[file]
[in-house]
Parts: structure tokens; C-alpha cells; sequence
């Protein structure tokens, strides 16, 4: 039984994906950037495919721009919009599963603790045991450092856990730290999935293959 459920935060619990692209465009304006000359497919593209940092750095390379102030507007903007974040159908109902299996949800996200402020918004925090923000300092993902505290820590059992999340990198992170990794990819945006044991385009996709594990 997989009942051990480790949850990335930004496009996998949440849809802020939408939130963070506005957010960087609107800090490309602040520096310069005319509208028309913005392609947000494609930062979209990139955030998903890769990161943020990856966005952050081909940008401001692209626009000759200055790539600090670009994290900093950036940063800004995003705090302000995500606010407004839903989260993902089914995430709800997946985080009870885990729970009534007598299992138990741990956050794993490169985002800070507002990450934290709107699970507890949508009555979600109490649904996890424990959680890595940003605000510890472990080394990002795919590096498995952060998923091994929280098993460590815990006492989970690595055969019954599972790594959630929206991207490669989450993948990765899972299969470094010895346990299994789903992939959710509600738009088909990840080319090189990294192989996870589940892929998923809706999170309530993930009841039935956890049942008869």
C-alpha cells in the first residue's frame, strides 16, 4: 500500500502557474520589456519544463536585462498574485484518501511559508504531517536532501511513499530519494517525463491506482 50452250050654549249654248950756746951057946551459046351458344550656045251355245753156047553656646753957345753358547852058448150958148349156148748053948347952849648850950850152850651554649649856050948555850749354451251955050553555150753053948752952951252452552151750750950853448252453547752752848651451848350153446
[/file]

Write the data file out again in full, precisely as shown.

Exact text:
[in-house]
Parts: structure tokens; C-alpha cells; sequence
């Protein structure tokens, strides 16, 4: 039984994906950037495919721009919009599963603790045991450092856990730290999935293959 459920935060619990692209465009304006000359497919593209940092750095390379102030507007903007974040159908109902299996949800996200402020918004925090923000300092993902505290820590059992999340990198992170990794990819945006044991385009996709594990 997989009942051990480790949850990335930004496009996998949440849809802020939408939130963070506005957010960087609107800090490309602040520096310069005319509208028309913005392609947000494609930062979209990139955030998903890769990161943020990856966005952050081909940008401001692209626009000759200055790539600090670009994290900093950036940063800004995003705090302000995500606010407004839903989260993902089914995430709800997946985080009870885990729970009534007598299992138990741990956050794993490169985002800070507002990450934290709107699970507890949508009555979600109490649904996890424990959680890595940003605000510890472990080394990002795919590096498995952060998923091994929280098993460590815990006492989970690595055969019954599972790594959630929206991207490669989450993948990765899972299969470094010895346990299994789903992939959710509600738009088909990840080319090189990294192989996870589940892929998923809706999170309530993930009841039935956890049942008869």
C-alpha cells in the first residue's frame, strides 16, 4: 500500500502557474520589456519544463536585462498574485484518501511559508504531517536532501511513499530519494517525463491506482 50452250050654549249654248950756746951057946551459046351458344550656045251355245753156047553656646753957345753358547852058448150958148349156148748053948347952849648850950850152850651554649649856050948555850749354451251955050553555150753053948752952951252452552151750750950853448252453547752752848651451848350153446